The Blessed Virgin holds pride of place after Jesus Christ in the Catholic heart. We have combed the writings of the Church Fathers, of Doctors, Popes and Saints, as well as the Apocryphal books, in order to learn everything we can about her.

Of course, we already know all that we need to know, at least on this side of the veil, and this vast storehouse of knowledge is summed up in three small, but awe inspiring, words: Mother of God. Yet, as children of Mary, our curiosity regarding her days on earth is amply justified. In fact, a lack of such interest would be cause for concern; such apathy towards loved ones rarely bodes well. And so, we ponder the question: Which city can claim the honor of serving as the place where the Mother of God lay down her head for the last time, before her glorious Assumption?

There are two candidates for this honor, and each makes its case based upon fascinating evidence. Both Jerusalem and Ephesus vie for the honor of having served as Our Lady's home at the time she "completed the course of her earthly life." What follows is in no way a comprehensive overview of a topic that has engaged so many scholars of Scripture, archaeology, Church history, etc. It is merely a "layman's look" at some of the evidence. Hopefully, some small taste of the many colorful and intriguing aspects of this curious subject will come through.

The case for Jerusalem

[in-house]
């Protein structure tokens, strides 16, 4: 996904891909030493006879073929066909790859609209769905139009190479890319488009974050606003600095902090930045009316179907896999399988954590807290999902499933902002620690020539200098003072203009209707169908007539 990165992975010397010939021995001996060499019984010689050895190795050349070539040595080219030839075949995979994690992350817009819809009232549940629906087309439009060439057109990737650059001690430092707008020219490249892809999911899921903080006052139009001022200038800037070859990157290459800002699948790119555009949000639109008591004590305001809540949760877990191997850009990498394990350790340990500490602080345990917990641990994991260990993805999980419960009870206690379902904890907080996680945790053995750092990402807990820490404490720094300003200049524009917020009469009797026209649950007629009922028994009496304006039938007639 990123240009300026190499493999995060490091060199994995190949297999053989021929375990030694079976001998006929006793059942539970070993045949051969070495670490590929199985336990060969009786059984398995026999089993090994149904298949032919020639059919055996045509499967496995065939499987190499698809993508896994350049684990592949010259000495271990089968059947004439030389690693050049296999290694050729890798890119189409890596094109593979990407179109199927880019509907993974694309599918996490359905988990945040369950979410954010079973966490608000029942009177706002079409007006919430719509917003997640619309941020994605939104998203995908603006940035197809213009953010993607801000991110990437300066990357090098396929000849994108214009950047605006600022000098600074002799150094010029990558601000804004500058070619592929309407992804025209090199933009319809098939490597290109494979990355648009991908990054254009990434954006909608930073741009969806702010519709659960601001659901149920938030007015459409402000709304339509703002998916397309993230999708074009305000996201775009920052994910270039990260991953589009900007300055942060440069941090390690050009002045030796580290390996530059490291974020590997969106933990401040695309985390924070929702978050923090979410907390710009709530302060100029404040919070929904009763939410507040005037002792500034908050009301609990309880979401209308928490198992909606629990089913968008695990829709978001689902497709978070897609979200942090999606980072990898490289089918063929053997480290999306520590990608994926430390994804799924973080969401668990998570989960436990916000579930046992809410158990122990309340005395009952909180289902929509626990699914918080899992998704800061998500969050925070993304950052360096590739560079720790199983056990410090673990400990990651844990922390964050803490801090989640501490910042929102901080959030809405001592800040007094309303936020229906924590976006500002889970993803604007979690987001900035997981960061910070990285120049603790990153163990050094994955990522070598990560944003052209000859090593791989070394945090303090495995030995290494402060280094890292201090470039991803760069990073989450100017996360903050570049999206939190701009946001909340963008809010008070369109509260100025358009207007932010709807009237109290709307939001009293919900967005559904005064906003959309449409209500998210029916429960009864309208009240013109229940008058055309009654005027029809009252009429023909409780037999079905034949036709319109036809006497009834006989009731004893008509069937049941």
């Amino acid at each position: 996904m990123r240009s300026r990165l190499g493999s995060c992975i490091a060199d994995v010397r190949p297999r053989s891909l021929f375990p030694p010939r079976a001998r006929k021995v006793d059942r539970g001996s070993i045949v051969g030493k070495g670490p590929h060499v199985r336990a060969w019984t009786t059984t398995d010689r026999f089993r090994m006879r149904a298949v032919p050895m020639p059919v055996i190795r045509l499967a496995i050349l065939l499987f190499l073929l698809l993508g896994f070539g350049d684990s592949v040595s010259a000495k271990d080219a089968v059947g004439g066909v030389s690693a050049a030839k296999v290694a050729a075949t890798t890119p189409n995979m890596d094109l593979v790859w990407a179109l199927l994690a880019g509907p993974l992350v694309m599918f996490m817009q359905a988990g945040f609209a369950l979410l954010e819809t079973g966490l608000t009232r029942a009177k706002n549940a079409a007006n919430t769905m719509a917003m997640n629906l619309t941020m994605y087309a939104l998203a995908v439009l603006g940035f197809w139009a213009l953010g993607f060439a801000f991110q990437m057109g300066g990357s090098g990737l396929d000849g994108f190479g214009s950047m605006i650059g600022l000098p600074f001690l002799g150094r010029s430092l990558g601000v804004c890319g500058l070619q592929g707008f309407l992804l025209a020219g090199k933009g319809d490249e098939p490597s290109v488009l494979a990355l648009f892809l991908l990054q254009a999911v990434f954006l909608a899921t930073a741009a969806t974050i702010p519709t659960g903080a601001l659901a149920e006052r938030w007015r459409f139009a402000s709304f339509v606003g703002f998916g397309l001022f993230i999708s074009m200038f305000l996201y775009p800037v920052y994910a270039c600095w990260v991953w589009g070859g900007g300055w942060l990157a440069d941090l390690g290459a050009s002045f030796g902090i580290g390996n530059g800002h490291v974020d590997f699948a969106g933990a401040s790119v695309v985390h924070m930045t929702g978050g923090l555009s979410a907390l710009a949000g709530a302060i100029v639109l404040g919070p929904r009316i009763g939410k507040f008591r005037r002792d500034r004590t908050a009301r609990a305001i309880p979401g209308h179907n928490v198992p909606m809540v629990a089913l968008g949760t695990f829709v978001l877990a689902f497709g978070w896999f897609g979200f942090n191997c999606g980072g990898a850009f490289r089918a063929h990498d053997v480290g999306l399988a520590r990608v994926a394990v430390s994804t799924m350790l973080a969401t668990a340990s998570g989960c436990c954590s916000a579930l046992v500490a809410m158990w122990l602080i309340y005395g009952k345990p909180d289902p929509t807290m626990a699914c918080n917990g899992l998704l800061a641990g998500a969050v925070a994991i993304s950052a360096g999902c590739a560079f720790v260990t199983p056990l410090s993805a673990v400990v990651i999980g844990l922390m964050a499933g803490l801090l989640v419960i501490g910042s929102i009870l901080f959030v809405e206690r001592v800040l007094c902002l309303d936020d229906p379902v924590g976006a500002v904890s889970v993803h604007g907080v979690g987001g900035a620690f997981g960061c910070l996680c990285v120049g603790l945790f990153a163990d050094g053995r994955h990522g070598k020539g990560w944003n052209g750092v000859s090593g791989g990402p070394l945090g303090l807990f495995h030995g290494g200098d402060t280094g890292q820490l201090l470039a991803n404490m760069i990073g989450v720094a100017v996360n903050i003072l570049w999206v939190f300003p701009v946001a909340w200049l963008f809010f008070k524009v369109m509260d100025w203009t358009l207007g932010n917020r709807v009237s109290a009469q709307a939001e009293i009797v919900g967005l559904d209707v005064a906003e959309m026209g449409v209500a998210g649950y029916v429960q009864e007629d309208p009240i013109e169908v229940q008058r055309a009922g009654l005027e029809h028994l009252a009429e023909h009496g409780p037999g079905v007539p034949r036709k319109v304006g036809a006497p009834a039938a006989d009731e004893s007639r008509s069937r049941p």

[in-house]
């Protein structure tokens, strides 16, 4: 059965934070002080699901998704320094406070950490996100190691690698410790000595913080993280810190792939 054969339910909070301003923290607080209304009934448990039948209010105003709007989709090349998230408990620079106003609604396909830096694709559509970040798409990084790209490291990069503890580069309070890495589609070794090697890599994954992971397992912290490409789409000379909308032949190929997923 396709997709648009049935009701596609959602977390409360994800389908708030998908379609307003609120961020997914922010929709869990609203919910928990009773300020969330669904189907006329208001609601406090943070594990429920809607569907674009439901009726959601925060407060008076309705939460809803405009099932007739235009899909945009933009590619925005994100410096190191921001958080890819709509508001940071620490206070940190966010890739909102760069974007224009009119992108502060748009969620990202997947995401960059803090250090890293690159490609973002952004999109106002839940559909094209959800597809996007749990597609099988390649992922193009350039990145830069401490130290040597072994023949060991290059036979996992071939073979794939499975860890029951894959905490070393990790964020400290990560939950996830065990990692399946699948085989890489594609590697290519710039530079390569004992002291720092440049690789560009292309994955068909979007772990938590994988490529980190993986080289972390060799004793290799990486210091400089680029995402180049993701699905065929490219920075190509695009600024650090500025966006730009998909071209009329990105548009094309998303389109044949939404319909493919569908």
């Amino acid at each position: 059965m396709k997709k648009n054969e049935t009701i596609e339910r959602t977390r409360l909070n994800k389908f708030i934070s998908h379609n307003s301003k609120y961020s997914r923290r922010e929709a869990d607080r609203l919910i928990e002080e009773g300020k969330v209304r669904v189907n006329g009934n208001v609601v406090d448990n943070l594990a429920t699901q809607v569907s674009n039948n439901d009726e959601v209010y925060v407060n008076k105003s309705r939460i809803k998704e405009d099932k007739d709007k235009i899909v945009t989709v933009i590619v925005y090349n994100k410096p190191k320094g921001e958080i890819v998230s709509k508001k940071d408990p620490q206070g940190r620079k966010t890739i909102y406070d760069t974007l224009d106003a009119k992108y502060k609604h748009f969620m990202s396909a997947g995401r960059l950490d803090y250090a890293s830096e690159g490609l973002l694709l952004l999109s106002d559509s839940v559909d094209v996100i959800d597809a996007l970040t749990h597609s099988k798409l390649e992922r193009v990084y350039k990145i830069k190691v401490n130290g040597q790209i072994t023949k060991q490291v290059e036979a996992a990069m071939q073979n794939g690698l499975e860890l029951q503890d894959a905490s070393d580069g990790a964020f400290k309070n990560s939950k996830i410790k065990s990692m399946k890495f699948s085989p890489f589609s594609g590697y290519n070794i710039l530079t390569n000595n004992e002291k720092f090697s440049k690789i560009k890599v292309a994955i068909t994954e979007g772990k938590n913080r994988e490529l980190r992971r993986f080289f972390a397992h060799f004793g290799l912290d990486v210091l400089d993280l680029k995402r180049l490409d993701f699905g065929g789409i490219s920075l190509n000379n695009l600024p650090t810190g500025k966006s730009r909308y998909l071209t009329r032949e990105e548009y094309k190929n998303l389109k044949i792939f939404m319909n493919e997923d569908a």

The Apocryphal books point to Jerusalem as the place where Mary resided at the time of her Dormition. It is true that these texts lack canonical status and, therefore, need not necessarily be read as strictly historical accounts regarding all their particulars; often, their episodes are constructed to make theological points (both soundly orthodox and erroneous). In the year 495, Pope St. Gelasius I issued the Decretum Gelasianum, in which a number of early apocryphal texts were rejected, which "all the heresiarchs and their disciples, or the schismatics, have taught or written." However, this was certainly not a blanket condemnation of all non-canonical writings. Common sense tells us that the antiquity and the Eastern origins of the apocryphal corpus are factors not to be dismissed offhandedly—for they do, in fact, oftentimes reflect the most ancient traditions—and some of the information contained therein (such as the names of Our Lady's parents, or her presentation in the Temple as a small child) has been deemed worthy and reliable enough to enter into the Church's devotional and liturgical life.